About the BookSince the Korean War began, Western families have adopted more than 200,000 Korean children. Two-thirds of these adoptees found homes in the United States. The majority joined white families and in the process forged a new kind of transnational and transracial kinship.
Kimberly D. McKee examines the growth of the neocolonial, multi-million-dollar global industry that shaped these families—a system she identifies as the transnational adoption industrial complex. As she shows, an alliance of the South Korean welfare state, orphanages, adoption agencies, and American immigration laws powered transnational adoption between the two countries. Adoption became a tool to supplement an inadequate social safety net for South Korea's unwed mothers and low-income families. At the same time, it commodified children, building a market that allowed Americans to create families at the expense of loving, biological ties between Koreans. McKee also looks at how Christian Americanism, South Korean welfare policy, and other facets of adoption interact with and disrupt American perceptions of nation, citizenship, belonging, family, and ethnic identity.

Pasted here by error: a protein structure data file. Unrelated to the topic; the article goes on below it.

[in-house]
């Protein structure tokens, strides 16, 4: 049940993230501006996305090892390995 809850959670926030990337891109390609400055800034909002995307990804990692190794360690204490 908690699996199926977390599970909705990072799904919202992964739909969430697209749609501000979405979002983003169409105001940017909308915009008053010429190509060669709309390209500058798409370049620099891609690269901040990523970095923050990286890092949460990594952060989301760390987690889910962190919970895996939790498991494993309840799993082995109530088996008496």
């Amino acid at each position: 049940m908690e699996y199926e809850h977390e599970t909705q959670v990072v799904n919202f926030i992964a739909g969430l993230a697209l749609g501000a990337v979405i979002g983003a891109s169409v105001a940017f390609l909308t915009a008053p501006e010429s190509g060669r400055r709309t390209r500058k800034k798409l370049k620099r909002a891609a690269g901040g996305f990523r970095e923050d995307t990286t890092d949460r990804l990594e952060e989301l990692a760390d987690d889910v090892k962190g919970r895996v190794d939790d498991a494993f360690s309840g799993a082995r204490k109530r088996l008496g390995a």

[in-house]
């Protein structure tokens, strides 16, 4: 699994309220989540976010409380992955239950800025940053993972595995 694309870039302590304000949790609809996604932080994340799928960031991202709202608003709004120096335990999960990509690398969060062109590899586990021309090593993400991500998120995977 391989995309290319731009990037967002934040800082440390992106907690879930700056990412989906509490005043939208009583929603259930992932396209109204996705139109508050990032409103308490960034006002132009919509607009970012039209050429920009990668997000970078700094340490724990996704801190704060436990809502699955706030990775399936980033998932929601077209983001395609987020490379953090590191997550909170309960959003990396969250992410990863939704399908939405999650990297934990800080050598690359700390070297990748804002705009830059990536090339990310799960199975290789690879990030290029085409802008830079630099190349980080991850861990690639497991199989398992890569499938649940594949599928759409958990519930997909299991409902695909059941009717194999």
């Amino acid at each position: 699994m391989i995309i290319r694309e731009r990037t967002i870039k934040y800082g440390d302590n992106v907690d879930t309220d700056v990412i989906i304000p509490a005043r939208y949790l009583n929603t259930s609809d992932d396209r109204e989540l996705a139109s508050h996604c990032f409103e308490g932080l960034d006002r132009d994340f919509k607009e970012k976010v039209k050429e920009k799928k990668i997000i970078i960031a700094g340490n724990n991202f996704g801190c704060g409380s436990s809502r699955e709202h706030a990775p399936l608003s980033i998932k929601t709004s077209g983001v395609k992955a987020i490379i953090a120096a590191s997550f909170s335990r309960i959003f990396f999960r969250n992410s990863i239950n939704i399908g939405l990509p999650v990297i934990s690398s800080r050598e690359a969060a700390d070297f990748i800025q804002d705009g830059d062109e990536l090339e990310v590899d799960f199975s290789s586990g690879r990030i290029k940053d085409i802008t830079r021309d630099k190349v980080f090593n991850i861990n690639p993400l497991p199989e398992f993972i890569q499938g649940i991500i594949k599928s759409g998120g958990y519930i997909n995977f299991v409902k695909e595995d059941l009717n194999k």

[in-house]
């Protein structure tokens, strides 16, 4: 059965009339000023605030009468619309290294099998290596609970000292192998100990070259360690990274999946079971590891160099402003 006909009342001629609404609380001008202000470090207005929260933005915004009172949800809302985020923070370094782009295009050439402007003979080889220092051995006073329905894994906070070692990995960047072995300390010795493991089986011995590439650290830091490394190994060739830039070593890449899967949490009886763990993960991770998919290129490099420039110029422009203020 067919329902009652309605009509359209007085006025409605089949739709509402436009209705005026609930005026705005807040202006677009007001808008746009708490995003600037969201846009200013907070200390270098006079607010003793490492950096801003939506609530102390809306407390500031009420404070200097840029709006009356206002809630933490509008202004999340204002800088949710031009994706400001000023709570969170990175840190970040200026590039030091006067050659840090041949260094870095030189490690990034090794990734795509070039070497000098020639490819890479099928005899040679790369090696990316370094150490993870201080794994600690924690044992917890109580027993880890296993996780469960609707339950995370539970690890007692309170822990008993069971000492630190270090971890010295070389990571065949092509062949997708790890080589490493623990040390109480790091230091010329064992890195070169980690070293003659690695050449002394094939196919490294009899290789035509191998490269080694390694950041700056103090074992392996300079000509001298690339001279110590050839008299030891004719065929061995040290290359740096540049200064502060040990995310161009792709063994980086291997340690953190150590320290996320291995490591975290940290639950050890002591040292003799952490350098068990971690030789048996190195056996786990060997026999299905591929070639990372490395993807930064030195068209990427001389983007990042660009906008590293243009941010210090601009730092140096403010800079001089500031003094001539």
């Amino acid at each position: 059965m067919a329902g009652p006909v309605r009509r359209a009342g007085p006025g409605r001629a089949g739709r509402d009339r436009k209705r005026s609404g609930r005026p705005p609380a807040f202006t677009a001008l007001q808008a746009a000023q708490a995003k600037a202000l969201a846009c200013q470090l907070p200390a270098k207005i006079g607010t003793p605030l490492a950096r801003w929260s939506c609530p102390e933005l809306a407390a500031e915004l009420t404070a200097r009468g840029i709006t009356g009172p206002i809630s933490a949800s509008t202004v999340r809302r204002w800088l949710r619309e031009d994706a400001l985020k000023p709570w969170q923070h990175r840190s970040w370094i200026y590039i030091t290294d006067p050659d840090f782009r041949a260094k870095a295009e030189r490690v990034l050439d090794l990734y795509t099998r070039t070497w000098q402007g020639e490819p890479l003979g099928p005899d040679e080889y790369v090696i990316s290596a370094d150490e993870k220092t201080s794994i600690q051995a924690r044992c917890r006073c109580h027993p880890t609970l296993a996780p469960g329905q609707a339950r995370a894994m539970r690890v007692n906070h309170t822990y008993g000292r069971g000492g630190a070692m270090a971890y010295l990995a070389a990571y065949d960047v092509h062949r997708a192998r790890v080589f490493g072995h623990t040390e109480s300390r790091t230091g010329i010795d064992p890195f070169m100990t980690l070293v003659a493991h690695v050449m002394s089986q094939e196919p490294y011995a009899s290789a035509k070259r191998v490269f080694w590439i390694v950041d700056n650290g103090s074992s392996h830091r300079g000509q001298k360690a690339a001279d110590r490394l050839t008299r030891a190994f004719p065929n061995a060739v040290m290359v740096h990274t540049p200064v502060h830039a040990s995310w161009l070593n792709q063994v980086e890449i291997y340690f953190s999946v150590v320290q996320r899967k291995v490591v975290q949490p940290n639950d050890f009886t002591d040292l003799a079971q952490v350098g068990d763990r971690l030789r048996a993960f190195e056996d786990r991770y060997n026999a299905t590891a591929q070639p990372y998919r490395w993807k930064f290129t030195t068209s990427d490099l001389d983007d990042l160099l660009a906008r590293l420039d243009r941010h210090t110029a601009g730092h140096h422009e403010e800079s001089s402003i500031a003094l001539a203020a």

Reviews"McKee challenges the mainstream adoption narrative, which privileges notions of love and family by focusing on the rhetoric of child-saving rescue. . . . A welcome contribution to the study of Korean transnational adoption, especially through its engagement with the concepts of family, kinship, belonging, citizenship, and agency." --H-Net Reviews
"Disrupting Kinship is a timely book that contextualizes the creation and history of the transnational adoption industrial complex and identifies many of adoption's effects and repercussions, systematically as well as individually. McKee skillfully connects the historical construction of adoption to contemporary issues through diverse interdisciplinary approaches." --Adoption and Culture
"McKee's intersectional feminist perspective on the complexity of transnational adoption is crucial for broadening the practices of kinship so that adoptive families are not predetermined as the better and only future." --Journal of American Ethnic History
"In Disrupting Kinship, Kimberly McKee unpacks the macro and micro dimensions of adoption's impact on the lives of Korean adoptees, and charts the development of what she calls the transnational adoption industrial complex. Her book is required reading for its critical interdisciplinary approach to understanding the history of Korean international adoption and its legacy."--Catherine Ceniza Choy, author of Global Families: A History of Asian International Adoption in America